All in all, it’s a system.   And while systems for dealing with race are necessary, they’re all problematic in one way or another.

I say to you White Americans, “You are not as white as you think!”

One of the reasons I consider myself Black, despite my white skin, is that, as a result of the One Drop policy which ruled this country for hundreds of years, so-called “African Americans” are actually a people of extremely mixed heritage: African, European and Native American.   It may be essentially racist, but our culture is steeped in it.   We are the Hispanics of the USA.

Most have heard (a lot) about the old trope of the White slave master who would go down into the field to spend time with the slave mistress.   And sure, that happened.   And that has something to do with the mixing in the African community here.   But, I like to remind people what I would have done a hundred or two hundred years ago.  I would certainly have moved to a big city somewhere up North and claimed to be some kind of White Mediterranean type, or possibly Jewish.    And I’m sure lots of Black folk did exactly that.   And they took that secret to their grave.   That means that, if you’re White, and if you’re family has been here more than three generations or so, than there’s a pretty fair chance that you’ve got a more colorful ancestry than you might assume.   I think that these injections of African ancestry into the European community here happened at least as often as the other way around.   We’re all a lot more mixed up than we like to believe.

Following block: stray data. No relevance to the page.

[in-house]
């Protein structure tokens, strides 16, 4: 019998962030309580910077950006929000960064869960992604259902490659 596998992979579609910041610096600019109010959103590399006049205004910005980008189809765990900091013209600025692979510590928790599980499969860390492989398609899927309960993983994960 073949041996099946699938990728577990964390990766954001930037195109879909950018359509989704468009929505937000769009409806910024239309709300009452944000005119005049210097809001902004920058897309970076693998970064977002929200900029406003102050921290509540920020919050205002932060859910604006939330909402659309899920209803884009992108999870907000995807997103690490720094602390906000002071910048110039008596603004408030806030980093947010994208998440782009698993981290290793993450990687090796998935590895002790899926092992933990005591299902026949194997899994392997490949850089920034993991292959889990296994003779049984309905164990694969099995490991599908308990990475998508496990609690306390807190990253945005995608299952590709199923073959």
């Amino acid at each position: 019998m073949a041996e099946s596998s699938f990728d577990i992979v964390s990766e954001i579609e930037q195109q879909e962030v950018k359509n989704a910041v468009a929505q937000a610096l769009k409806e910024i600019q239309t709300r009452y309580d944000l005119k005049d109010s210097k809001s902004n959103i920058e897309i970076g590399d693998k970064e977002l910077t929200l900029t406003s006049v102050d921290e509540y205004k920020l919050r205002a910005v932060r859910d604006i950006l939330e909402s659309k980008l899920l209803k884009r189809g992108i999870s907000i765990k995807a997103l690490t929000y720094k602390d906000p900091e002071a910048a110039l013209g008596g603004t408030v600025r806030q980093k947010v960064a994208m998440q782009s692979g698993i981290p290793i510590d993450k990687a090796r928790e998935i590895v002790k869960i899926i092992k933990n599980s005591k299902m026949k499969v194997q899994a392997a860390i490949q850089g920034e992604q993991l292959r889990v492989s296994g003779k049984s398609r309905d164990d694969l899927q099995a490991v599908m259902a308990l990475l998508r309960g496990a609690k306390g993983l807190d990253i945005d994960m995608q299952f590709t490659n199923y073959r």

Multi-racial or other as a category

It seems like a lifetime ago now, but I used to work in market research.  My job was to craft online surveys for such luminaries as Ford Motors, Hillary Clinton and Christina Aguilara.   Needless to say, the question of race was often an important one, as corporations and politicos both tried to cater to (quite often) Hispanic and (occasionally) African American audiences.

When I was in High School and starting to define my complicated relationship to race, I was somewhat in favor of “Multi-racial” as a separate category.   But after working in market research for some time, I’ve come to really detest it.   Throwing a Black-White person like me into the same group as a Hispanic-Asian person, and thinking that your going to get any relevant data from the group is ridiculous.

I understand that the other alternatives aren’t particularly attractive either.

  • You can allow people to check more than one race, but then you end up double- or triple- counting people with complicated ethnicities — making their opinions more important in some way.
  • You can force people to choose only one race, which causes multi-ethnic people to complain loudly (myself included).
  • Or you can allow people to check multiple boxes and then quietly recode them into a single race on the back end.   This is subversive and makes your own racial biases institutionalized (for example, that a Hispanic Black person is “really” one or the other).

But, really, I think that having a “multi-racial” category as separate from the other races is a cop out.   It’s worse than a bad solution — it’s an avoidance of the entire problem.   All it really does is cause the data supplied by multi-racial people to be thrown out (at least, any data as regards to race).